YOU MAY have been hearing buzz over the last month or so about a certain Netflix Original Chess Show. We have also heard that buzz. We have also participated in that buzz. And now we are going to further drive that buzz, simply by stating a truth: The Queen's Gambit is the best sports show of all time. (And granted that it's a limited series—there very likely won't be a season 2—you could make a case that it's actually a sports movie, and it would be among the best of all time in that genre, too.)
In case you've been living under a rock, a quick bit of recap: The Queen's Gambit is a 7-part Netflix limited series telling the story of Beth Harmon (played wonderfully by one of the industry's brightest up-and-coming stars, Anya Taylor-Joy) as she rises from a humble childhood in an orphanage and wrestles with a lifelong addiction problem to eventually get to the top of the food chain in the bigger-than-you'd-ever-expect world of chess. There are other shows similar to The Queen's Gambit, some sports-adjacent, and some not. (The show it feels most like is Mad Men, which is about an advertising agency in the '60s.) But the sheer quality of Gambit is rivaled by few if any.
Beth is an orphan—we get little morsels of information throughout the series about what happened to her parents—but we, the viewers, are her family, in a way; along for the ride through thick and thin. We're with her as she makes friends with the orphanage's custodian (the excellent Bill Camp) who teaches her how to play chess. We're with her as she gets an adaptive mother (Marielle Heller), a few rivals-turned-friends (Harry Melling and Thomas Brodie-Sangster), and even a flirty pal (Jacob Fortune-Lloyd).
This premise combines with a few other things to make The Queen's Gambit the perfect sports television cocktail. First, it's just a compelling story—it could be chess, it could be ice hockey, or it could be a hot dog eating contest; if you have written a story that's drawing people in, with characters they want to root for (or, in some cases, root against), it's going to work. It also helps that Gambit has the perfect person at its helm.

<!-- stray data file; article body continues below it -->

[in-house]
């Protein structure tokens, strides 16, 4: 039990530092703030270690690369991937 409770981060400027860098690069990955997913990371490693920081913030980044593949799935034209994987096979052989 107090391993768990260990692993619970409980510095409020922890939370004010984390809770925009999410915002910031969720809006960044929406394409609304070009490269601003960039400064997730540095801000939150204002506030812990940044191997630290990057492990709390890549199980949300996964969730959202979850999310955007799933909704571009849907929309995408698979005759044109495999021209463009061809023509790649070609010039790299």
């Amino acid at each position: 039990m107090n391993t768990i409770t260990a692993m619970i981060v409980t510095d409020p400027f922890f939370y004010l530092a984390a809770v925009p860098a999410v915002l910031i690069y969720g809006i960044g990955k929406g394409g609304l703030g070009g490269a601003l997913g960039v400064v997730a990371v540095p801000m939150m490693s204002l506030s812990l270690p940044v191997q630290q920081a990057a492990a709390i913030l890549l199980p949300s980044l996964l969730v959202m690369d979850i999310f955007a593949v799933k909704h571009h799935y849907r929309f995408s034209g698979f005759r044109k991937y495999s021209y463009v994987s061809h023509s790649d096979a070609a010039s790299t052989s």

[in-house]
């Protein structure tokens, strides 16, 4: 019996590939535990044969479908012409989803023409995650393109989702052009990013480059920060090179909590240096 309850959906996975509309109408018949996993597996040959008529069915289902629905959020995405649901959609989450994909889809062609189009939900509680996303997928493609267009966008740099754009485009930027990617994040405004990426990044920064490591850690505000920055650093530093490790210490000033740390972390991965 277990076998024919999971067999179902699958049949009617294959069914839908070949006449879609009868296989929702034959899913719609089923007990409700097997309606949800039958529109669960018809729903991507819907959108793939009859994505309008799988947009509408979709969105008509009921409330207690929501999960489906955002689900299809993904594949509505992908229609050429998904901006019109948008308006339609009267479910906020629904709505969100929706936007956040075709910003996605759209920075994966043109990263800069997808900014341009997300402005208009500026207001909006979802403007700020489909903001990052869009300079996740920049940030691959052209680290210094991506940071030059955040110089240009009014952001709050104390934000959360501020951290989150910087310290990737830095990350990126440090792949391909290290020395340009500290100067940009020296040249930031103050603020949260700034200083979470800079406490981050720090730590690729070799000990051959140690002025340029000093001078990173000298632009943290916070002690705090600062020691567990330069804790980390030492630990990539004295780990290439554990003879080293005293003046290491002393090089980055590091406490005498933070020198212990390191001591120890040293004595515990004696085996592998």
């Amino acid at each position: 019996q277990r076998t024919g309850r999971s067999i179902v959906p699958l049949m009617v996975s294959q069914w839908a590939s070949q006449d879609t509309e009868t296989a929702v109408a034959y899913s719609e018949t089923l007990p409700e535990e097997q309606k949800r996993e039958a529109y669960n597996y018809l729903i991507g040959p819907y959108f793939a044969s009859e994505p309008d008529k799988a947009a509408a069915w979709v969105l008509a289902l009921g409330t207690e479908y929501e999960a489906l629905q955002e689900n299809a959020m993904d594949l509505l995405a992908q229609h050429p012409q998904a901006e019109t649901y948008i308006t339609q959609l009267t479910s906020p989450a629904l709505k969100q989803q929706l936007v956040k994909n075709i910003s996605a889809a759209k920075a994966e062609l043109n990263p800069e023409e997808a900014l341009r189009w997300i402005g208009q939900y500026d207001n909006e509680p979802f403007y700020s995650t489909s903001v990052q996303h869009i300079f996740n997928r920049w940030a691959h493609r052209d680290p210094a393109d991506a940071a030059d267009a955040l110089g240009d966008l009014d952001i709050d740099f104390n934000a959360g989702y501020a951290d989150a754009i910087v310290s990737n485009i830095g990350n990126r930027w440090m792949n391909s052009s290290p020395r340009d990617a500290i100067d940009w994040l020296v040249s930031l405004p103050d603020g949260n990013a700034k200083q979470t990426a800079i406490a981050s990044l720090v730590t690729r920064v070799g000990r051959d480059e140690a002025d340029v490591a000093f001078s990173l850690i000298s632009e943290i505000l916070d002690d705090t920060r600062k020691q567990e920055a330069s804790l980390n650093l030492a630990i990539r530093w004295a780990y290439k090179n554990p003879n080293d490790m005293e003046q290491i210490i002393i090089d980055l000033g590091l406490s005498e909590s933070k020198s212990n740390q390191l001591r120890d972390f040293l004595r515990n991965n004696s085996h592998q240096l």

Writer/Director Scott Frank (who previously worked on Netflix's Western limited series Godless) not only fills the series with gorgeous, innovative shots that make its perfectly recreated 1960s setting look like somewhere we'd want to at least spend a weekend (there could be a whole separate discourse on the various hotels), but the show is paced perfectly. There are a lot of shows where time seems to crawl; you'll check the Netflix bar and see 35 minutes left. Check again, 33 minutes left. Time's going slow. That never happens in Gambit, because it's got storytellers who know the most important things about telling stories.
Another thing about most "sports movies" as they're generally imagined is...you know the story. You know what's going to happen. There's an underdog, there's some adversity, and our underdog winds up winning. That's why for a story to stick out in this ever-so-crowded field, it's not only important to have a tight and streamlined narrative, but even more important to have characters we care about and relationships between those characters that we want to see explored.
In that realm, then, is where we see The Queen's Gambit shine, and it's where other sports movies/shows that also focus on less popular sports—or underserved areas within more popular sports—shine. One example of a sports movie that worked exceptionally is 2011's Moneyball, which was based on Michael Lewis' nonfiction book of the same name and told the story of Billy Beane's recreation of Major League Baseball's Oakland Athletics with advanced statistics and data known as sabermetrics.
We've seen many baseball movies before, and let's face it—they aren't all Field of Dreams. In Moneyball, the baseball is present throughout but the sport itself almost fades into the background; what viewers really wind up rooting for is Brad Pitt's eminently likable turn as Beane, and his wonderful on-screen relationship with his daughter (played by Ray Donovan's Kerris Dorsey). Jonah Hill's Academy Award-nominated turn as Peter Brand (a slightly fictionalized version of Beane's real-life lieutenant, Paul Depodesta) is icing on the cake in the form of one more three-dimensional character for us to root for.